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Iğdır Province

Iğdır Province
Iğdır ili
Iğdır Genocide Memorial and Museum
Location of the province within Turkey
Location of the province within Turkey
 • GovernorErcan Turan
3,664 km2 (1,415 sq mi)
 • Density56/km2 (140/sq mi)
Time zoneUTC+3 (TRT)
Area code0476

Iğdır Province (Turkish: Iğdır ili, Kurdish: Parêzgeha Îdirê,[2] Azerbaijani: Iğdir rayonu, Armenian: Իգդիրի մարզ, romanizedIgdiri marz) is a province in eastern Turkey, located along the borders with Armenia, Azerbaijan (the area of Nakhchivan Autonomous Republic), and Iran. Its adjacent provinces are Kars to the northwest and Ağrı to the west and south. Its area is 3,664 km2,[3] and its population is 203,594 (2022).[1] Its population was 168,634 in 2000 and 142,601 in 1990. The province is considered part of Turkish Kurdistan and has a Kurdish majority[4][5] with a pretty close Azerbaijani minority.

The province was created in 1992 from the southeastern part of Kars Province.[6][7] The current Governor of the province is Ercan Turan.[8] Being the highest mountain in Armenian Highlands, Mount Ararat (Ağrı Dağı) is at present in Turkey's Iğdır province, but much of the land is a wide plain far below the mountain. The climate is the warmest in this part of Turkey; cotton can be grown in Iğdır. The closed border with Armenia follows the Aras River.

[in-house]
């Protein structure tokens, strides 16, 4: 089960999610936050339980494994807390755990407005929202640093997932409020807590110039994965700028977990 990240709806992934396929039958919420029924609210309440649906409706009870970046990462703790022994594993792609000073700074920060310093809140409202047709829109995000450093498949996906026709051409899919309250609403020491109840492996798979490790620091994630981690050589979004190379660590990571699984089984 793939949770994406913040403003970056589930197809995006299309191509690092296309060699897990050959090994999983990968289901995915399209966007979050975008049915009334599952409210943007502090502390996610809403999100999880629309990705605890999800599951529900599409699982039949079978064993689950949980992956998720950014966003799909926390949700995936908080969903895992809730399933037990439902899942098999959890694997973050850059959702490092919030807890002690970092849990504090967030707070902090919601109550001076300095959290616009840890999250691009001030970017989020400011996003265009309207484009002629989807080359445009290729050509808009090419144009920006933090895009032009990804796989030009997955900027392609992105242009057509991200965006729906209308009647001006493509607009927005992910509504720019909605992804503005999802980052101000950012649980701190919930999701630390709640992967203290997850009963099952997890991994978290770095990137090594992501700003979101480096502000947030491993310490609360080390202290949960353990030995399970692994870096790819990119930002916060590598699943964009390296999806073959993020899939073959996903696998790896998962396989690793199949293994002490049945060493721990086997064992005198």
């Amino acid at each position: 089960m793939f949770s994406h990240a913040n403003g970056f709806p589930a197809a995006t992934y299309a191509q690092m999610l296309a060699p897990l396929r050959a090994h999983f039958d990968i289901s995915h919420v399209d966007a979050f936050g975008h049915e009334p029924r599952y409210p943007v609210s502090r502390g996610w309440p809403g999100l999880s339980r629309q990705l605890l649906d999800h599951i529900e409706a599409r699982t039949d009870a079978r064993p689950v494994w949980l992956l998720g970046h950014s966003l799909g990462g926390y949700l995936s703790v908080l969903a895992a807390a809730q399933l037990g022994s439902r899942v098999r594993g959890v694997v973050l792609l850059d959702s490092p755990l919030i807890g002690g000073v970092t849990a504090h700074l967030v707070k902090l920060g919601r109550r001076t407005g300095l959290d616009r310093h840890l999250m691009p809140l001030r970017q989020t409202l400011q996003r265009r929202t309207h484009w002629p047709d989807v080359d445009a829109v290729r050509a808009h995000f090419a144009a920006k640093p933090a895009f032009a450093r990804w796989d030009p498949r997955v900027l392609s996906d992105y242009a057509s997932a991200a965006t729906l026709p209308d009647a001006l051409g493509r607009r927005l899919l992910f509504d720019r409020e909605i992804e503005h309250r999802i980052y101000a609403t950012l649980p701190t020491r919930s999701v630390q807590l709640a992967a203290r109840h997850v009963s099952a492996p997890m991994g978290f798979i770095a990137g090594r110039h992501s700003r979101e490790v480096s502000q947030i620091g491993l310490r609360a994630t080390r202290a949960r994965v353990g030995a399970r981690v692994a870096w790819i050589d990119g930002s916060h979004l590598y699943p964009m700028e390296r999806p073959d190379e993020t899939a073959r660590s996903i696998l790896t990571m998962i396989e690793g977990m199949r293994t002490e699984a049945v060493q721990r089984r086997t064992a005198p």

The provincial capital is the city of Iğdır.


Iğdır province is divided into four districts (capital district in bold):


Urartu Cuneiform Argishti

Archaeological research has uncovered Hurrian settlements in the Iğdır region going back to 4000 BC. The area was part of the Urartu kingdom circa 800 BC. There is a Urartu statuary in the area. It remained under Urartian control until its transition to the Median Empire, Persian Empire, Alexander The Great, Orontid dynasty of the Kingdom of Armenia. Seleucid, Parthian, Roman, Sassanid and Byzantine forces were prominent from the 4th century BC, followed by the Arab armies of Islam in 646. Turks, Georgians and Mongols fought through here for 400 years from 1064 onwards until the area was settled by Kara Koyunlu and then Ak Koyunlu Turkic tribes in the early 15th century.

For centuries, constant warfare ensued between the two arch rivals, the Ottoman Empire and the Persian Empire from 1534 until 1746. The region, most of the time remaining in Persian hands, was officially ceded once again in 1746, when subsequently most of its land within the province of Iğdır today became part of the Erivan khanate, a Muslim principality in Persia. The northern part of the province remained in Persian hands until after the Russo-Persian War, 1826–1828 when it became part of the Russian Empire under the Treaty of Turkmenchay. Under Russian administration, the area became the Surmalu uezd (with its capital at the city of Iğdır) of the Armenian Oblast and later the Erivan Governorate within the Caucasus Viceroyalty. The southern half of the province remained in Ottoman hands through most of the 19th century but was incorporated into the Russian Empire as a result of the Russo-Turkish War of 1877–78.